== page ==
Disney CEO Robert Iger told CNBC on Tuesday that his company didn't shell out $4 billion in cash and stock for Lucasfilm to merely put out a new "Stars Wars" movie every other year. Iger admitted for the first time that Disney is also working on other theatrical properties based on "Star Wars" characters.
Some ideas have to simmer for a long time before they're ready for mass consumption. All three of these have been around for a long time now, but there are signs that 2013 is their time to shine.
1. World Premieres on the Web
Last weekend, Netflix (NASDAQ:NFLX) entered the original entertainment programming business with House of Cards, a made-for-streaming-video series starring Kevin Spacey as a deliciously villainous politician.
In a cool quirk that reflects its Web-centric world, Netflix made all 13 one-hour episodes of the first season available at once to its subscribers.
According to Variety, "extreme binge viewing" has ensued.
The Motley Fool
It's getting close to kickoff time for Super Bowl XLVII, and to many viewers, the best part of the Big Game isn't the kicking, throwing, and carrying (and fumbling) of the pigskin. It's the commercials.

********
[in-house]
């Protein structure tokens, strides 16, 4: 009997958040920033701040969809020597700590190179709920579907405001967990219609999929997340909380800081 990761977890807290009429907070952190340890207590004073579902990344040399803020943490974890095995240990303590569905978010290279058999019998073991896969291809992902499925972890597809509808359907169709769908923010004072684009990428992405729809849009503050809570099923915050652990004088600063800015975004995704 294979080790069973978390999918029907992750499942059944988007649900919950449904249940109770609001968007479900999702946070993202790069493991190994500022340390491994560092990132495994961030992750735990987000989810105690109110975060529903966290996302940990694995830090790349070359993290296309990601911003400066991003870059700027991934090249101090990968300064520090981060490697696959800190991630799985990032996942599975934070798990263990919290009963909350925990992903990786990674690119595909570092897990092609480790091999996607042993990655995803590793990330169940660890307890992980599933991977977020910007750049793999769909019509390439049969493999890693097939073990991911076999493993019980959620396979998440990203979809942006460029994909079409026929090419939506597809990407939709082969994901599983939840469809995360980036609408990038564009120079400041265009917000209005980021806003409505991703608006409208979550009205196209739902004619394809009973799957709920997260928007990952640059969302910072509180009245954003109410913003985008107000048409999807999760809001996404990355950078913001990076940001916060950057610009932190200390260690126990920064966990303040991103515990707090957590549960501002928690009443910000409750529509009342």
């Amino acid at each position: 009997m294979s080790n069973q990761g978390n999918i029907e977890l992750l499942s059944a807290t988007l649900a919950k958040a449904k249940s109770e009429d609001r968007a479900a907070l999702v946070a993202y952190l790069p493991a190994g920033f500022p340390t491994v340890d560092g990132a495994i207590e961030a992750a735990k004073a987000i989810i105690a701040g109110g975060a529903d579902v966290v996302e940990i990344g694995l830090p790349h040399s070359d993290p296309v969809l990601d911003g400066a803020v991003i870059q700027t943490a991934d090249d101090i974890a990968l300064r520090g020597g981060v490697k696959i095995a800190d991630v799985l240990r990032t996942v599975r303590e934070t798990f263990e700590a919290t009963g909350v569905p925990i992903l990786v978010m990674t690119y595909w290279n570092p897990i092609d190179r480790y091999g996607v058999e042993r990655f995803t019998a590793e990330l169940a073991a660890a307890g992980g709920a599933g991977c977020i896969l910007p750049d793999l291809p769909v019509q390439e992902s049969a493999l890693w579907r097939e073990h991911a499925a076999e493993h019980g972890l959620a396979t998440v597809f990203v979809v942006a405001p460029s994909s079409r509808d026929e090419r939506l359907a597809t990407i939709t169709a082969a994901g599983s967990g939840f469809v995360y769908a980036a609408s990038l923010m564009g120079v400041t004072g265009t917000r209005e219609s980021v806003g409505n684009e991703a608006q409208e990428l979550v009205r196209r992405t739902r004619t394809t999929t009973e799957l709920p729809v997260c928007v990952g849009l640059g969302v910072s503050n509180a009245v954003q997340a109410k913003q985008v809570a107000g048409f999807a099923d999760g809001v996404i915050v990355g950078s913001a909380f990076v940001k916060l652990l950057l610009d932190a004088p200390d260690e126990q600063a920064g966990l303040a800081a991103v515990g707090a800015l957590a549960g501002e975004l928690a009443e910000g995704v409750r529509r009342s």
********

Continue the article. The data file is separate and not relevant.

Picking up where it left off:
Yes, investors should be watching the biggest sporting event in the America-centric world for the ads. It's about more than brand building: Companies often use the Super Bowl to tout new, innovative products and ideas -- and even the company's own stock -- that you may want to know about.
I'm talking, of course, about the Super Bowl advertisements, which are costing an average of $3.8 million for a 30-second spot this year. That's usually considered money well-spent; companies like Monster Worldwide (NYSE:MWW) and GoDaddy have used Super Bowl spots as a springboard to national prominence, and Apple's (NASDAQ:AAPL) "1984," aired during Super Bowl XVIII, is widely considered the greatest television advertisement of all time. If you've never watched it, do that now.
Many companies are either leaking their ads for Super Bowl XLVII or releasing teasers for the real ad (below, see Volkswagen's brilliant teaser, starring Jimmy Cliff), and there are a few trends emerging. Let's take a look at this year's big stories in Super Bowl advertising.